In Our Waters
The Eagle Boats - Henry Ford's Fabricated Fleet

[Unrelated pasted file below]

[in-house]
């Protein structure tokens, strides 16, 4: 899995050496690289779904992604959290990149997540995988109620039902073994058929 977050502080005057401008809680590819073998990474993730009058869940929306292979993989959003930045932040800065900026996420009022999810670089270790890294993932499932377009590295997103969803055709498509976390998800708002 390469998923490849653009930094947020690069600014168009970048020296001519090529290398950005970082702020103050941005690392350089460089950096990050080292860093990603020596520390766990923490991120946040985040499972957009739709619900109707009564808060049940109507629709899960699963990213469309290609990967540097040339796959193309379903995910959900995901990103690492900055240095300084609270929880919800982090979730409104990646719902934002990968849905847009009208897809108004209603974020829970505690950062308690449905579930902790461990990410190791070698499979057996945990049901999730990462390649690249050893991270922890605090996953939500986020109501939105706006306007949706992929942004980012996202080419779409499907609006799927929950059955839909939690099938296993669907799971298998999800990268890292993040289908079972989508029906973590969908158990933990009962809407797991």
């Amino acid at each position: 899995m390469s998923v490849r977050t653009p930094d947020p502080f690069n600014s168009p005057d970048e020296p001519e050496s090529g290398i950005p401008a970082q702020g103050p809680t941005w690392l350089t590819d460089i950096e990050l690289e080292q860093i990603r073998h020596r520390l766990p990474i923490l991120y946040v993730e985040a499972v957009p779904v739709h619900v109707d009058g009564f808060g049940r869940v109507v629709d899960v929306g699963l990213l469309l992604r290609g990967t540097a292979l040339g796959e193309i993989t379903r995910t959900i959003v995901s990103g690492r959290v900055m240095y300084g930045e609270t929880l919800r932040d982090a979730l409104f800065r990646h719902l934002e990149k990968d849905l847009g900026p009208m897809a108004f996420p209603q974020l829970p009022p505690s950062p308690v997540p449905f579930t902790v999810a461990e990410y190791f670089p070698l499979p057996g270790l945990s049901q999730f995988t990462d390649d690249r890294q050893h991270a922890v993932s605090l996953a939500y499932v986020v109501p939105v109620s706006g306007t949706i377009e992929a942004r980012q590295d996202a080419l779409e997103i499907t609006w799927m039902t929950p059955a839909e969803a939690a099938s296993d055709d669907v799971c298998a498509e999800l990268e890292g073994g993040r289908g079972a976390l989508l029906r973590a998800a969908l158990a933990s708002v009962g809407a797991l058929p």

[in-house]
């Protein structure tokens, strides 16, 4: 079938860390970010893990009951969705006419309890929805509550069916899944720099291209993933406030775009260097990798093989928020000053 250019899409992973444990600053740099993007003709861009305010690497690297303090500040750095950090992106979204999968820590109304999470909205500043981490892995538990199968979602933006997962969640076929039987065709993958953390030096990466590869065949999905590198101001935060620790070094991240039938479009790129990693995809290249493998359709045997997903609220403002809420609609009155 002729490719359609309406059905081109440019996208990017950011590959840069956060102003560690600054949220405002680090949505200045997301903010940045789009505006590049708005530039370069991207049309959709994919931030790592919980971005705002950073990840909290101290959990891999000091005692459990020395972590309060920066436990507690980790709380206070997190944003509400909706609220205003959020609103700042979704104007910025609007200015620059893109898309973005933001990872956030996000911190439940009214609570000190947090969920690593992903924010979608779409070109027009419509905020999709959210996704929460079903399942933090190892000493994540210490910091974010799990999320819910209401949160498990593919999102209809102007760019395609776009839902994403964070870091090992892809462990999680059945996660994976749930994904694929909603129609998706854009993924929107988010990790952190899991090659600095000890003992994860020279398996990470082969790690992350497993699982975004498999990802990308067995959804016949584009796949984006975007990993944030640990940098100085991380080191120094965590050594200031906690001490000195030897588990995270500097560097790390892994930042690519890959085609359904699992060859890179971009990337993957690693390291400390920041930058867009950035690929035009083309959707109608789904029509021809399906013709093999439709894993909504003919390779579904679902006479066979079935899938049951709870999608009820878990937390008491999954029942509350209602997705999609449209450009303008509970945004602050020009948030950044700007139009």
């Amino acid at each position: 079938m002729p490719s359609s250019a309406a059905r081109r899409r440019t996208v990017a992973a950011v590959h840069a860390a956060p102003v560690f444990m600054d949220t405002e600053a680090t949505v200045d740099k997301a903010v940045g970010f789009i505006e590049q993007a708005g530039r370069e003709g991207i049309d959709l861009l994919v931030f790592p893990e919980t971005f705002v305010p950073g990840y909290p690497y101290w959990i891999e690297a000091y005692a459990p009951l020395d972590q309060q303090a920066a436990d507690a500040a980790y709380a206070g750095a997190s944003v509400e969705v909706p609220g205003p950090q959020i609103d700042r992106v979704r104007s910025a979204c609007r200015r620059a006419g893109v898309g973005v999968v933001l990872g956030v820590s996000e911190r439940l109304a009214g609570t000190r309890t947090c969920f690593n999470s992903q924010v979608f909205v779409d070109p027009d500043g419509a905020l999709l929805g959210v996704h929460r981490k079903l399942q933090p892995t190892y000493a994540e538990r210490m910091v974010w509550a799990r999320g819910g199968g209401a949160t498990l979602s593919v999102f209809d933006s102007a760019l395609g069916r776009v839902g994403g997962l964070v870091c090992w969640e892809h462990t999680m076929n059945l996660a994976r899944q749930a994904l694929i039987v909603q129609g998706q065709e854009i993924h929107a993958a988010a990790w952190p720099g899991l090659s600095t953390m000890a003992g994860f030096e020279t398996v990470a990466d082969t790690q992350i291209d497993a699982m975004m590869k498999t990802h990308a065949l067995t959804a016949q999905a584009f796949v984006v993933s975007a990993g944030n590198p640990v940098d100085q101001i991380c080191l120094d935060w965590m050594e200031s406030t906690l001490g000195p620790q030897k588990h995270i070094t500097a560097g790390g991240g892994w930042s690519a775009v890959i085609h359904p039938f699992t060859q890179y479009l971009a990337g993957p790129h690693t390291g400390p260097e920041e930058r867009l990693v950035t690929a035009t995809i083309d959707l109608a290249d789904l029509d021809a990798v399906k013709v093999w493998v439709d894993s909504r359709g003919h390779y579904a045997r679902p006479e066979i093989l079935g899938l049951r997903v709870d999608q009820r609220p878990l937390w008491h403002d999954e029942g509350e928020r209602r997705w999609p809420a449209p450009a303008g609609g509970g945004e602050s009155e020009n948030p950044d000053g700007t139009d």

Little remained visible along the shoreline of Amagansett in May of 1928. At an extreme low tide though, the faint remnants of the once proud Eagle Boat No. 17 could be seen poking out of the sand. Six years earlier, in the early morning hours of May 19, 1922, the patrol boat had been run aground during a thick fog and surging swells. After years of exposure to the elements, shifting sands and crashing waves, she was slowly entombed under the sands for perpetuity. Though she ended her days in Amagansett under very unceremonious conditions, she was once a part of a fleet of submarine chasers that the United States Government and the United States Navy saw as a vital link in the battle against the Kriegsmarine’s underwater menace during the First World War. With shipbuilding facilities operating at maximum capacity during the heady days of 1917, options were limited for the production of what the U.S. Navy had determined was an integral component to ensure a viable option against the undersea boats of the German Navy. The United States Navy’s wooden hull fleet of submarine chasers was no match for the lethal U-boats and mine fields. The United States Navy wanted a new fleet of submarine chasers to meet the challenge. With shipbuilding facilities already backlogged with demands, a new player to the shipbuilding field had to be identified. The United States Navy had an idea. In February of 1917, Henry Ford travelled to Washington, D.C to meet with the Secretary of the United States Navy, Josephus Daniels. This would not be a social call for the American businessman but rather a call to action. Ford had revolutionized the automobile manufacturing industry and the U.S. Navy thought that it might be a perfect opportunity to enlist Ford to assist in ensuring that the shipbuilding efforts of the nation progressed forward. Though Ford had initially protested the war and had even taken action to see that none of his products supported the warring nations in Europe, he stood ready to answer his nation’s call to arms. After the productive meeting with Secretary Daniels, Ford offered remarks to members of the press. “I cannot believe that war will come but if it does then it is our duty and the duty of every man to help all he can, and not to make money out of the distress of his country. I can build 1,000 small submarines and 3,000 motors a day, and I stand ready to do that or any needed proportion of it without profit.” In November of 1917, he accepted a position as a member of the United States Shipping Board. Two months later, Ford agreed to build, utilizing the techniques he had mastered with the production of the Model T, the United States Navy’s newest submarine chaser. The tenets of the agreement required Henry Ford, confident in his abilities in mass-production, to build between one hundred and five hundred Eagle Boats with the first to be delivered in five months or less. The cost of each “boat” would be $275,000. Though the cost was high by United States Navy standards the order was placed. Now all Henry Ford had to do was to become a shipbuilder. It would prove to be one hell of a transition. Henry Ford envisioned a method for production of the ships that would alleviate the long snags associated with shipbuilding practices. He established a new factory on the River Rouge in Dearborn, Michigan. 1 The sprawling factory, built in five months and including three assembly lines, would permit the vessels to be built on the principles of mass production. Ford’s vision was to keep the ships moving down the line as work was completed just as he had revolutionized the automobile manufacturing process with his famous Model T. The ships would be built atop tractor pulled flatcars that would slowly pull the ships along the seventeen hundred foot long assembly line. Based on the design, each of the three assembly lines would have space for eight Eagle Boats. With three complete assembly lines available, a total of twenty-four ships would be built at any given time. Seven specific building stages were identified for the assembly line and construction process. Once the ship was built it would be lowered into the River Rouge and then they would be transited via the Great Lakes to the Erie Canal and the Hudson and Passaic Rivers to Newark, New Jersey where they would be fitted out. The United States Navy’s original vision of a “boat” quickly evolved into a ship. The final design provided for a ship that was two hundred feet, nine inches in length, with a beam of thirty-three feet, one inch, and a draft of eight feet, six inches. A single screw would be propelled by a twenty-five hundred steam horsepower Poole geared steam turbine that provided a top speed of eighteen knots. The boats would be set to sea with a complement of five officers and fifty-six crewmen. The boats would be armed with two four inch fifty caliber guns, one three inch fifty caliber gun, and two fifty caliber machine guns. While the design was left up to U.S. Navy officials, Ford was adamant about utilizing flat steel hull plates and utilizing steam turbine engines for propulsion. Both of these components, Ford argued, would be crucial if he was going to utilize the mass production method for construction. A full-scale model was constructed at the Ford Motor Company Highland Park factory. Standing before the model, Henry Ford remarked to a group of reporters in February of 1918. “It is believed that this fleet of boats will solve the submarine problem. I’m for peace, if I have to fight for it. That’s why I’m undertaking this work for America…We will spare nothing in getting out a fleet of ‘killers’ which will, in my belief, drive the submarine from the seas.” The keel for Eagle Boat No. 1 was laid in May 1918. Immediately, issues arose with the construction process. Scaffolding, which had long been utilized in ship construction because it offered riveters the ability to apply adequate pressure when riveting plates into place, limited movement. Ford scoffed at the idea and insisted his workers utilize ladders. Using the ladders meant that the finalized rivets were weak. Effective Arc-welding, not a common practice by Ford employees, was also identified as a problem area. The welding efforts by the factory employees accustomed to automobile manufacturing raised serious concerns by the U.S. Navy. As a result of these two problem areas many of the initial Eagle Boats suffered from leaky fuel oil compartments and less than water-tight bulkheads. Though its construction had been mired in miscalculations and manufacturing mayhem, Henry Ford was successful in launching Eagle Boat No. 1 on July 11, 1918. Over the course of the following days, several more of the Eagle Boats were shifted from the assembly line to the waters of the River Rouge. Plans to transfer them to New Jersey for final “fitting out,” were cancelled. As only the shells had effectively been completed in the factory on the assembly line, the fitting out process, which included the placement of turbines, weaponry, wiring and other final touches to formally complete the ship building process quickly, “became a choke point due to the cramped spaces on the boats themselves,” and ultimately “violated Ford’s own mass production ethos.” The Eagle Boats languished in the waters by the factory as the fitting out process was completed which further delayed their delivery to the United States Navy. Despite the delays, several of the initial Eagle Boats were sent forward to European waters and performed their duty to the U.S. Navy though the Armistice had already taken place. Though problems plagued the construction of the ships, their efficiency in the fleet was reported as more than satisfactory. The commanding officer of Eagle Boat No. 1 reported that “there were no defects in the hull, hull fittings, and equipment of this vessel. The ship has been almost constantly underway since April 11, 1919, serving mostly in Russian ice covered waters. It speaks very well for the construction of these vessels that, in bucking heavy ice, no damage was experienced to the hull, frames or bulkheads.” Henry Ford might not have produced the maritime equivalent of his famous Model-T, but he had been successful in his shipbuilding vision. With each keel laying, the builders at the River Rouge factory increased their efficiency. Over the course of the next fifteen months, fifty-nine more boats were completed. Only sixty of the Eagle Boats would be produced with the contract cancelled for the remaining forty ships on November 30, 1918. The most efficient building time was of the Eagle Boat no. 59 which took place in ten days, twenty-two hours. On average the company was able to complete three and a half ships per month. Though efficient in retrospect, it was not in keeping with Henry Ford’s initial grandiose plans for his factory to produce one ship per day. In January of 1919, Senator Henry Cabot Lodge, representing Massachusetts, instituted an investigation against Henry Ford’s contracts for the Eagle Boats with the U.S. Navy. The main source of concern by Senator Lodge was a charge of possible profiteering due to the cost of three and a half million dollars expended in the construction of the shipbuilding facilities. U.S. Navy Admirals Taylor, Griffin and Earle, commanding the Bureau of Construction, Bureau of Engineering and the Bureau of Ordnance, respectfully, actively countered skepticism in the worthiness of the completed Eagle Boats. They also indicated that the contractual obligations for the boat of their design had been met satisfactorily and that the vessels in the fleet, though limited in numbers, were useful in “convoying, patrolling and training work.” Admiral Taylor also explained to the senators that delays with shipbuilders and their contractual timelines was not solely relegated to the River Rouge plant and Henry Ford’s Eagle Boat fabrication process. The attack on Henry Ford summarily drowned on the floor of the Senate shortly after the accusations and the commencement of the investigation. 2 Out of the sixty Eagle Boats constructed, forty were sold between 1923 and 1940. Five were transferred to the United States Coast Guard and then quickly sold. Four were used as targets, one was destroyed, two were wrecked, and eight remained in the fleet at the outbreak of World War II. During World War II, the most famous Eagle Boat was No. 56 which was instrumental in the rescue of sailors from the torpedoed U.S.S. Jacob Jones in 1942. Sadly, the Eagle Boat No. 56 was torpedoed and sunk by the U-853 in the waters off of Portland, Maine on April 23, 1945. Forty-nine officers and crew were killed in the attack and sinking. There were only thirteen survivors. The remaining seven Eagle Boats were sold following the end of hostilities. Henry Ford’s foray into the fabrication of submarine chasers ended with the completion of sixty total Eagle Boats. While his plans for roughly one Eagle Boat a day had not been realized, significant contributions to manufacturing processes were identified which would greatly assist Henry Ford and other manufacturers in gaining a better understanding of assembly-line processes and manufacturing. This information and insight would prove pivotal when a call to action occurred in the months leading up to World War II and once again the United States and her manufacturing industries were needed to supply the world with aircraft, tanks, jeeps, and of course, ships. Despite the setbacks and delays, Henry Ford had answered the call of his nation to support the war-effort. Though the Eagle Boats may not have provided a huge contribution to the United States Navy’s submarine woes, the Eagle Boats were an additional asset that saw action and served their crews admirably in the inter-war years and during World War II, with one notable ship, the Eagle Boat No. 17, ending her days on the sands of Amagansett, New York, in our waters. 1 Ford had begun purchasing parcels of land as early as 1915 with a vision to build the most technologically advance factory in the world. Initial plans were to utilize the factory for building tractors. The U.S. Navy’s need for the new class of submarine chasers would provide Ford “the impetus for him to develop the Rouge site into what would eventually become the largest manufacturing site in the world” as noted by Vincent Curcio in his book Henry Ford. 2 Arguably, Henry Ford benefited greatly both during the war and more importantly, after. The total cost of the Eagle Boat Program – which included the building of the River Rouge facility – amounted to forty-six million dollars. As noted by Austin Weber in his article “Ford’s Rouge Assembly Plant Turns 100,” noted that “between 1919 and 1926, it grew to include 93 buildings capable of producing 4,000 vehicles a day.” The River Rouge factory remains in operation.